A MAN’s attempt to smuggle heroin worth more than £30,000 into Shetland through the post by concealing it in chocolate boxes and a spice jar was foiled by drugs detection dogs, Lerwick Sheriff Court heard on Wednesday.
Procurator fiscal Duncan Mackenzie described Andrew Flaws’ supply as a “money making operation”.
The 38-year-old, whose address was given as Grampian Prison, appeared from custody via video link on Wednesday to admit being concerned in the supply of diamorphine to others between 8 April and 1 July last year.
The offence related to three packages sent to Shetland in the post last year. The first was intercepted at the Lerwick mail delivery office April, with the other two following in May and June.
The court heard that the first package was addressed to an associate of the accused.
It was a Milk Tray chocolate box – sent by special delivery – which contained 25 bags of heroin placed in the holes where the confectionary would have been.
Some of the chocolates were still in the box, Mackenzie said, who added that the package was picked up by drugs dogs.
The weight of drugs in the package amounted to 245g.
The second package was similar in circumstances – a chocolate box containing 17 bags of powder which was intercepted by the dogs. The weight was 184 grams.
Mackenzie said there was a “clear pattern emerging”, as the recipient on the parcel was a relative of the associate involved in the first package.
The third package was again detected by the drugs dogs. Mackenzie described it as a spice jar, with the substances weighing 27.62 grams.
“It was heavily disguised with perfume in an attempt to disguise the odour to the detection dog,” he said.
Mackenzie said broken down into their smallest sellable amounts, the value of drugs seized came to £30,490.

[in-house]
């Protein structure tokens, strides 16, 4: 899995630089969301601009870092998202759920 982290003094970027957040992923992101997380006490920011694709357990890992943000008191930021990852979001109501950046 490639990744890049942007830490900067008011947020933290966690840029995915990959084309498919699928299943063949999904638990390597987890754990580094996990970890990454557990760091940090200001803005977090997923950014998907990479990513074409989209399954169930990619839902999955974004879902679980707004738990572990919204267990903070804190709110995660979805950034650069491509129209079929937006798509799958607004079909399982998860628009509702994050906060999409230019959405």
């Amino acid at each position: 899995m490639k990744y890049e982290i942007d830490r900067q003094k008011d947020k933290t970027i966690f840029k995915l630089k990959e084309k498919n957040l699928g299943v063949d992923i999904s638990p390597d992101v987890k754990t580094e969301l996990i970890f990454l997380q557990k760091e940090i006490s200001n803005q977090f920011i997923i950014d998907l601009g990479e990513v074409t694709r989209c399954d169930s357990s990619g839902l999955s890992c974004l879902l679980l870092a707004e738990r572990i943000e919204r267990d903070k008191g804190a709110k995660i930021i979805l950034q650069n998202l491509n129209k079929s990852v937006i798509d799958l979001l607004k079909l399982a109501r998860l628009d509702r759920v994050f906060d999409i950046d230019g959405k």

But he conceded that figure only represented what was actually recovered.
The court heard that the amounts of drugs were lowered each time to lessen the risk of loss to those involved.
Police enquiries resulted in a search warrant at Flaws’ address, with officers recovering packaging linked to the Glasgow post office where the three intercepted parcels were sent from.
They also recovered money and a mobile phone which had correspondence with an associate in Glasgow related to the packages.
These included instructions being given about how to package the third item with perfume.
“This was not the accused simply trying to put down little bits of heroin to feed a habit,” Mackenzie said.
The court also heard that there was a picture on the phone of what appeared to be Flaws holding a “significant amount” of heroin – essentially advertising it.
Sheriff Ian Cruickshank adjourned the case for the preparation of a criminal justice social work report.
The case will next be heard on 8 June, with Flaws remanded in the meantime. His defence will give representation on this date.
Consideration of forfeiture of the items seized by the police has also been continued to 8 June.
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